I bought your book "Professional Blackjack," and it was very helpful. I have a math (pure) and statistics (econometrics) background, so I find learning the underlying reasons for the different systems as useful. It gives me confidence in play.
True Count vs. Running Count.
In practicing to go to Vegas, I have been playing at Atlantic City. Over 3 weeks, I learned that I could count Hi-Lo without trouble at the table, and incorporated the two main changes to basic strategy you recommend (hard 16 and hard 15 vs. 10). Not too tough. Rewarding it seemed.
I bet using Kelly's criterion, in essence, but modified from the way most books would recommend. When the 8 deck shoe had 5-8 decks, I used the advantage computations for a running count (with its higher variance) and, when the shoe slipped below 5 decks, I used a single weighted average true count (an approximation, to be sure, but one that is easier to keep in mind than a constant change to the true count).
It turns out that the advantages merged, or were very close, so that bets at common running count numbers were fairly standard. I averaged to make them entirely standard, and tried when the count was high to spread bets over two spots.
If the data at Casino Verite is correct, I do not see the problem (other than increased variance) from using this approach. But I'd like to see it simulated (a Monte Carlo simulation) for the hybrid betting strategy -- easier to remember. Perhaps as a running count becomes more engrained in my mind and less mental work, there is no point but it greatly simplified calculations (which I could show you on a simple spread sheet) about when to bet extra units based on my modest bankroll (I'm conservative by nature; the game being more of a mental challenge).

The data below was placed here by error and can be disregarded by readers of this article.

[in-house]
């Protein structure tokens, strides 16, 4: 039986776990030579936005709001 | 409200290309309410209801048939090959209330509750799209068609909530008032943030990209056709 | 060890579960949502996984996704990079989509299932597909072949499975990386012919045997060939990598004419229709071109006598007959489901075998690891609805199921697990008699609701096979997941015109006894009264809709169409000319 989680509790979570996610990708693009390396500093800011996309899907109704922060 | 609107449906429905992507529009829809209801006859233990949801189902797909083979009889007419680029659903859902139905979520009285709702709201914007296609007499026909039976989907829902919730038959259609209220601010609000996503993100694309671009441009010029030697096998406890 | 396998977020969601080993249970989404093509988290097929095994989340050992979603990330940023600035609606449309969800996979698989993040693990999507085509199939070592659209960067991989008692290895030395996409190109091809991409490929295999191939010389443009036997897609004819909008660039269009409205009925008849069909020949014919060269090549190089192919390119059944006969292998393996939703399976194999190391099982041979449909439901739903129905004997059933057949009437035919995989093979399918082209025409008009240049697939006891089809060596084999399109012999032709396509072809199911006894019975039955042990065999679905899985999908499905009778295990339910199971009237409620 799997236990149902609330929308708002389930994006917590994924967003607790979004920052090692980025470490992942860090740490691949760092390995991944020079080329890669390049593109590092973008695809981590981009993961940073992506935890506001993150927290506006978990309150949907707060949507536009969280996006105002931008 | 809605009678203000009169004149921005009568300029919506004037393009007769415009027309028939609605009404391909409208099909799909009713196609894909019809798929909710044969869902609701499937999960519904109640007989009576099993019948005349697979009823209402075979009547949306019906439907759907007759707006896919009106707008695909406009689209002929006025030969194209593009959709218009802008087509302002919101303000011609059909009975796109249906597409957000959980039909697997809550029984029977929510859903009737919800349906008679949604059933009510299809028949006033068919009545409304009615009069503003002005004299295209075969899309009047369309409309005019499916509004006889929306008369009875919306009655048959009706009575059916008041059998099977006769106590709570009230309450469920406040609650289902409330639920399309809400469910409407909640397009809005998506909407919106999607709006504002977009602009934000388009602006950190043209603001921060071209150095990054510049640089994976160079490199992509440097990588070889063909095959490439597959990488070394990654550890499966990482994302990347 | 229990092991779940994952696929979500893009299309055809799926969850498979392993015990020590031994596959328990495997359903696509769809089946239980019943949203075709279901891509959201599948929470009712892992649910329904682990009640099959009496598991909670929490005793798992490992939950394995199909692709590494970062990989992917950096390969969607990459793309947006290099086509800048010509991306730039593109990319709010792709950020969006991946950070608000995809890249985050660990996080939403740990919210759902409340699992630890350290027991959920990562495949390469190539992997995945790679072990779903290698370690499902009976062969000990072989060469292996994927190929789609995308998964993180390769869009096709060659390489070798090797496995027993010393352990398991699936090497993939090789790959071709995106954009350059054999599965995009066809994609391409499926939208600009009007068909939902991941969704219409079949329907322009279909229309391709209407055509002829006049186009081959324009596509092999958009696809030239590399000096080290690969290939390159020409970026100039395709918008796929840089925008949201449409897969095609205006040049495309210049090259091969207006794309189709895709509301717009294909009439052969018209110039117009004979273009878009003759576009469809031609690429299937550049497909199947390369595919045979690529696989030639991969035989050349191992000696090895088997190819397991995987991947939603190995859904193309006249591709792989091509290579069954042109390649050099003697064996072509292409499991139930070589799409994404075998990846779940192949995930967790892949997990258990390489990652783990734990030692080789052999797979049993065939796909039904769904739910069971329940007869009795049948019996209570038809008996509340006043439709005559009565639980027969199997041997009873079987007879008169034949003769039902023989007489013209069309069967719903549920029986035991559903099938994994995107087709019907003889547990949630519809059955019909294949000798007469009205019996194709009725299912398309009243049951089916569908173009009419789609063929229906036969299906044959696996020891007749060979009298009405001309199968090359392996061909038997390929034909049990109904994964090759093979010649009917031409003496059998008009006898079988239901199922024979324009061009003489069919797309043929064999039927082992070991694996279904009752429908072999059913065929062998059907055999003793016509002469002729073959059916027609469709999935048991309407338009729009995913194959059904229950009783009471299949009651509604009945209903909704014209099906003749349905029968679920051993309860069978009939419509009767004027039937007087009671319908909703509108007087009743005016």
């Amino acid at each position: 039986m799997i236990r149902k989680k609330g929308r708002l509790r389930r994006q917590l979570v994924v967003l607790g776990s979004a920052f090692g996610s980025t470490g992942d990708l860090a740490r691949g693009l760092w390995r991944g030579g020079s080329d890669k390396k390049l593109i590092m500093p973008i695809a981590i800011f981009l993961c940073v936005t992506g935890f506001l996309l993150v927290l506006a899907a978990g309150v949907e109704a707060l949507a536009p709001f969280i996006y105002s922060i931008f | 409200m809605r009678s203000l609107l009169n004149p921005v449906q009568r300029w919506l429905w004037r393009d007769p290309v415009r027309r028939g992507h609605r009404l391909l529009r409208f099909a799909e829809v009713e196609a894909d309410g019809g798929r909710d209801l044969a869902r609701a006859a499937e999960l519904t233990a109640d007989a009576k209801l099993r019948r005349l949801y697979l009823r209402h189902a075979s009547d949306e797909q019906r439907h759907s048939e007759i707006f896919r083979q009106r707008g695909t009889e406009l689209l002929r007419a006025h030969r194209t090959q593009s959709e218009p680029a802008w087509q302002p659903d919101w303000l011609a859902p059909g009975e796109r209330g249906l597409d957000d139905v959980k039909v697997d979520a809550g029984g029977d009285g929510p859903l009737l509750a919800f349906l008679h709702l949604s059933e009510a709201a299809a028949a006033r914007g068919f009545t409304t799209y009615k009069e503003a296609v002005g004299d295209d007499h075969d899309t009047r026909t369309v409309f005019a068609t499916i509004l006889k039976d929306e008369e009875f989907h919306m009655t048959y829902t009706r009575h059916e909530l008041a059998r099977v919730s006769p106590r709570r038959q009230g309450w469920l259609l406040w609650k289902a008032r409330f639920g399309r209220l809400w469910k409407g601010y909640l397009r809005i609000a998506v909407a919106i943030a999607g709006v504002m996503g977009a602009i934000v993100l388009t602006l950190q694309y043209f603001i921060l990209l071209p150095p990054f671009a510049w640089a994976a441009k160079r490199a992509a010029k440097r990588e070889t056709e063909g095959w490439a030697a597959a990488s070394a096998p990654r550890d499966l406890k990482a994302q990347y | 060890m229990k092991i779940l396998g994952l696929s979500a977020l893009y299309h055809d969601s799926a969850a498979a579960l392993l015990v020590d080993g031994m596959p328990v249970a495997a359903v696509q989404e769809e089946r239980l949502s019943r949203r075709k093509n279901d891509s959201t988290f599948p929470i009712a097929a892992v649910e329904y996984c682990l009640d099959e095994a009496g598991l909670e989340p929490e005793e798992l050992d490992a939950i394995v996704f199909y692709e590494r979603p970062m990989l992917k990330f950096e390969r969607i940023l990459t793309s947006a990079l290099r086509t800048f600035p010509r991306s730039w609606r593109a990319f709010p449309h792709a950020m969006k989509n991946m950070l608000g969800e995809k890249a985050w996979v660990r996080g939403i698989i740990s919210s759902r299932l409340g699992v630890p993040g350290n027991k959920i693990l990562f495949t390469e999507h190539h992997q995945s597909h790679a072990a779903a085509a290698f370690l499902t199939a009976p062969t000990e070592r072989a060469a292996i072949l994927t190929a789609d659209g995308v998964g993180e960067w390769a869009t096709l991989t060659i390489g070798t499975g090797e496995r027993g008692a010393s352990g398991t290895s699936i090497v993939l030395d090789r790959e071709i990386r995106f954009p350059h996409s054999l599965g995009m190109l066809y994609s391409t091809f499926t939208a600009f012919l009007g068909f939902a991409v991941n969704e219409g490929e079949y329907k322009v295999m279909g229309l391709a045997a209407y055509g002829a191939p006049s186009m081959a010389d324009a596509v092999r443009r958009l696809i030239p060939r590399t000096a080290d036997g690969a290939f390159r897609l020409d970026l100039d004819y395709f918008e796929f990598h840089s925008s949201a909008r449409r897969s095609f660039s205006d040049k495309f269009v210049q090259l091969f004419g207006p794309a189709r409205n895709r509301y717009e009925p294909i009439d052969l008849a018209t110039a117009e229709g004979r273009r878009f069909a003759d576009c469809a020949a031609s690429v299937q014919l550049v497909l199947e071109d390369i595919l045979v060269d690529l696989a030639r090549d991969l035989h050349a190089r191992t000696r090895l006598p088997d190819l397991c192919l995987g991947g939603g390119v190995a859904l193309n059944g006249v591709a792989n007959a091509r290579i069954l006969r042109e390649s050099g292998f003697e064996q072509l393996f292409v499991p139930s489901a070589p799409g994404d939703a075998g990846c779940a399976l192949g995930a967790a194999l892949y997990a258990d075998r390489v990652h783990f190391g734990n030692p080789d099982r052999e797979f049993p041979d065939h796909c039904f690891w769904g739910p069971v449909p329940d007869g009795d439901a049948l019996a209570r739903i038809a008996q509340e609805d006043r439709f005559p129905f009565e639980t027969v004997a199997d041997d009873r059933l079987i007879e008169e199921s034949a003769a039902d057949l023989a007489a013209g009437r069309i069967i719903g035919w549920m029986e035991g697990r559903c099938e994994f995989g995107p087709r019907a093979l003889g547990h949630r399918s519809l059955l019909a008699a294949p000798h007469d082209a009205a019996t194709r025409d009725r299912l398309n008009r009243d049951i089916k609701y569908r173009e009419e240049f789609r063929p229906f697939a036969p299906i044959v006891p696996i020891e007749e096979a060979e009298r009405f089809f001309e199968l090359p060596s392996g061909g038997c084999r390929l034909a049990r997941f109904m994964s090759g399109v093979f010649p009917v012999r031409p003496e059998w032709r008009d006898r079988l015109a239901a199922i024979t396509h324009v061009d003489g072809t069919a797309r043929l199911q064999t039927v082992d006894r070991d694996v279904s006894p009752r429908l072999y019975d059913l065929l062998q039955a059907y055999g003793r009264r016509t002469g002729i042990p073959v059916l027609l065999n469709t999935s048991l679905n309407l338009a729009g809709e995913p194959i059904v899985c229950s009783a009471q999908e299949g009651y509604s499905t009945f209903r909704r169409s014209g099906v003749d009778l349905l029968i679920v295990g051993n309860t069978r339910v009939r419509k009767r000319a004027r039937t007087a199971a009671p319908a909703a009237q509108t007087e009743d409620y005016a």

Have you seen such a system modeled? (The problem is that in a multi-deck shoe, the number of times you vary your bets in the first four decks is very small if you only bet based on the true count, yet the running count at numbers of +7 or more starts to offer real advantages over the house -- albeit with greater variance than a true count.
Your thoughts? Anyone who would run a monte carlo experiment for me using this method?